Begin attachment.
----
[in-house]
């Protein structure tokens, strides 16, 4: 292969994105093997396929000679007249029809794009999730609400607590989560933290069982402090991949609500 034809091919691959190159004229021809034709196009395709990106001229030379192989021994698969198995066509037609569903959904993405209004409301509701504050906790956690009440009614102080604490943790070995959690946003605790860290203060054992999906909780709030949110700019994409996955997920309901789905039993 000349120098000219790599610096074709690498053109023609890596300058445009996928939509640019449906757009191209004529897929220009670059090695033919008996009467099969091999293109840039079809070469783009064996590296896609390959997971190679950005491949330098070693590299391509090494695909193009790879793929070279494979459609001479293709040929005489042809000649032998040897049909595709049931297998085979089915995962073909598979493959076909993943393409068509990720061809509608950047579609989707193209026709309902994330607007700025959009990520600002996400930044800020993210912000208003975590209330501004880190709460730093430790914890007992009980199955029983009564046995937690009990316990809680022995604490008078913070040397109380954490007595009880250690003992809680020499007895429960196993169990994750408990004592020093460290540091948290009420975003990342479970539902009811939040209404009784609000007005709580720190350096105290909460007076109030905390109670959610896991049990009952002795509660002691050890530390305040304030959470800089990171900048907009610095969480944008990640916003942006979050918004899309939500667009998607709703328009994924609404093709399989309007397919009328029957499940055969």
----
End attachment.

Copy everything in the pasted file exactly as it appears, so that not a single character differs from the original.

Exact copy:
[in-house]
């Protein structure tokens, strides 16, 4: 292969994105093997396929000679007249029809794009999730609400607590989560933290069982402090991949609500 034809091919691959190159004229021809034709196009395709990106001229030379192989021994698969198995066509037609569903959904993405209004409301509701504050906790956690009440009614102080604490943790070995959690946003605790860290203060054992999906909780709030949110700019994409996955997920309901789905039993 000349120098000219790599610096074709690498053109023609890596300058445009996928939509640019449906757009191209004529897929220009670059090695033919008996009467099969091999293109840039079809070469783009064996590296896609390959997971190679950005491949330098070693590299391509090494695909193009790879793929070279494979459609001479293709040929005489042809000649032998040897049909595709049931297998085979089915995962073909598979493959076909993943393409068509990720061809509608950047579609989707193209026709309902994330607007700025959009990520600002996400930044800020993210912000208003975590209330501004880190709460730093430790914890007992009980199955029983009564046995937690009990316990809680022995604490008078913070040397109380954490007595009880250690003992809680020499007895429960196993169990994750408990004592020093460290540091948290009420975003990342479970539902009811939040209404009784609000007005709580720190350096105290909460007076109030905390109670959610896991049990009952002795509660002691050890530390305040304030959470800089990171900048907009610095969480944008990640916003942006979050918004899309939500667009998607709703328009994924609404093709399989309007397919009328029957499940055969």